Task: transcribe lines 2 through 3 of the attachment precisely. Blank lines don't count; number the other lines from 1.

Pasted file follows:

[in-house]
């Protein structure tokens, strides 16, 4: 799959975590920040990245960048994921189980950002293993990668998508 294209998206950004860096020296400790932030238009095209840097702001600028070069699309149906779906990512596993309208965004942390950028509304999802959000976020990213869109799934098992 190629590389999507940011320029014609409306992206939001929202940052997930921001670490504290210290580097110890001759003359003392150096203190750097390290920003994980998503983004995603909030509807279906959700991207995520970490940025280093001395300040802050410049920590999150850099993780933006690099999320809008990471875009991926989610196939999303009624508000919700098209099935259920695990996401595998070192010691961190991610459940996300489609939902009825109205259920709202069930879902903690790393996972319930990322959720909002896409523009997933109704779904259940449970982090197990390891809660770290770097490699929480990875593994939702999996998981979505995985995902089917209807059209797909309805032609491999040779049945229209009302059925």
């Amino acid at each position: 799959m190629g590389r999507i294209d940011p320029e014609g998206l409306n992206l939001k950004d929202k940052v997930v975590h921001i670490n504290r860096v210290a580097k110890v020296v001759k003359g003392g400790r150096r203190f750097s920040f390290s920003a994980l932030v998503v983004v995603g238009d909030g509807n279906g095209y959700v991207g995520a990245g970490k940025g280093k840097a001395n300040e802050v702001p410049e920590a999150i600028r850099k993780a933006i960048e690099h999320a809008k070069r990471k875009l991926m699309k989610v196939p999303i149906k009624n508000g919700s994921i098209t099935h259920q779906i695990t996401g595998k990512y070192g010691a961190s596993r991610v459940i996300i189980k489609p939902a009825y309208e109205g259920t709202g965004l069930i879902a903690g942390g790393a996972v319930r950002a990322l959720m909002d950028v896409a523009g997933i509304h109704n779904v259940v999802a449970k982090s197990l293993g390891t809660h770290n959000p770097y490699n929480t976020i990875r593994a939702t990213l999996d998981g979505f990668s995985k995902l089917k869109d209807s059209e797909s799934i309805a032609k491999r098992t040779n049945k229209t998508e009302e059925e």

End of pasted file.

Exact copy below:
């Protein structure tokens, strides 16, 4: 799959975590920040990245960048994921189980950002293993990668998508 294209998206950004860096020296400790932030238009095209840097702001600028070069699309149906779906990512596993309208965004942390950028509304999802959000976020990213869109799934098992 190629590389999507940011320029014609409306992206939001929202940052997930921001670490504290210290580097110890001759003359003392150096203190750097390290920003994980998503983004995603909030509807279906959700991207995520970490940025280093001395300040802050410049920590999150850099993780933006690099999320809008990471875009991926989610196939999303009624508000919700098209099935259920695990996401595998070192010691961190991610459940996300489609939902009825109205259920709202069930879902903690790393996972319930990322959720909002896409523009997933109704779904259940449970982090197990390891809660770290770097490699929480990875593994939702999996998981979505995985995902089917209807059209797909309805032609491999040779049945229209009302059925």
């Amino acid at each position: 799959m190629g590389r999507i294209d940011p320029e014609g998206l409306n992206l939001k950004d929202k940052v997930v975590h921001i670490n504290r860096v210290a580097k110890v020296v001759k003359g003392g400790r150096r203190f750097s920040f390290s920003a994980l932030v998503v983004v995603g238009d909030g509807n279906g095209y959700v991207g995520a990245g970490k940025g280093k840097a001395n300040e802050v702001p410049e920590a999150i600028r850099k993780a933006i960048e690099h999320a809008k070069r990471k875009l991926m699309k989610v196939p999303i149906k009624n508000g919700s994921i098209t099935h259920q779906i695990t996401g595998k990512y070192g010691a961190s596993r991610v459940i996300i189980k489609p939902a009825y309208e109205g259920t709202g965004l069930i879902a903690g942390g790393a996972v319930r950002a990322l959720m909002d950028v896409a523009g997933i509304h109704n779904v259940v999802a449970k982090s197990l293993g390891t809660h770290n959000p770097y490699n929480t976020i990875r593994a939702t990213l999996d998981g979505f990668s995985k995902l089917k869109d209807s059209e797909s799934i309805a032609k491999r098992t040779n049945k229209t998508e009302e059925e």